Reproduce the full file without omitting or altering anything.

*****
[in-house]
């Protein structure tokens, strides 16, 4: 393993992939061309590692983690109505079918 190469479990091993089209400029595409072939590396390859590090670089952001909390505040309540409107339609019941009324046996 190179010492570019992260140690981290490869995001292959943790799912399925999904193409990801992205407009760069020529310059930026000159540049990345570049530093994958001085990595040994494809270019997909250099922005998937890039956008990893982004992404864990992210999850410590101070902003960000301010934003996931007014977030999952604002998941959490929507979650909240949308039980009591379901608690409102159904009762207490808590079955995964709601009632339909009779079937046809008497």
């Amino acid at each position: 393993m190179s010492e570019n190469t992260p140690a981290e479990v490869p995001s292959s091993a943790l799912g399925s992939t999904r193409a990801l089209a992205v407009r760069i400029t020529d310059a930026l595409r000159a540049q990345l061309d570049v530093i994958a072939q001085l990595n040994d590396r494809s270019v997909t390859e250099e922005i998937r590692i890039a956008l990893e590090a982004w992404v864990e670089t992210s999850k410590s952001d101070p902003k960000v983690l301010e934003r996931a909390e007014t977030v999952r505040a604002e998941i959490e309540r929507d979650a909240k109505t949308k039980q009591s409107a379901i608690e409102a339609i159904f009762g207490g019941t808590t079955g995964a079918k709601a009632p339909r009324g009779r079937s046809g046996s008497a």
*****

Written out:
[in-house]
């Protein structure tokens, strides 16, 4: 393993992939061309590692983690109505079918 190469479990091993089209400029595409072939590396390859590090670089952001909390505040309540409107339609019941009324046996 190179010492570019992260140690981290490869995001292959943790799912399925999904193409990801992205407009760069020529310059930026000159540049990345570049530093994958001085990595040994494809270019997909250099922005998937890039956008990893982004992404864990992210999850410590101070902003960000301010934003996931007014977030999952604002998941959490929507979650909240949308039980009591379901608690409102159904009762207490808590079955995964709601009632339909009779079937046809008497």
């Amino acid at each position: 393993m190179s010492e570019n190469t992260p140690a981290e479990v490869p995001s292959s091993a943790l799912g399925s992939t999904r193409a990801l089209a992205v407009r760069i400029t020529d310059a930026l595409r000159a540049q990345l061309d570049v530093i994958a072939q001085l990595n040994d590396r494809s270019v997909t390859e250099e922005i998937r590692i890039a956008l990893e590090a982004w992404v864990e670089t992210s999850k410590s952001d101070p902003k960000v983690l301010e934003r996931a909390e007014t977030v999952r505040a604002e998941i959490e309540r929507d979650a909240k109505t949308k039980q009591s409107a379901i608690e409102a339609i159904f009762g207490g019941t808590t079955g995964a079918k709601a009632p339909r009324g009779r079937s046809g046996s008497a």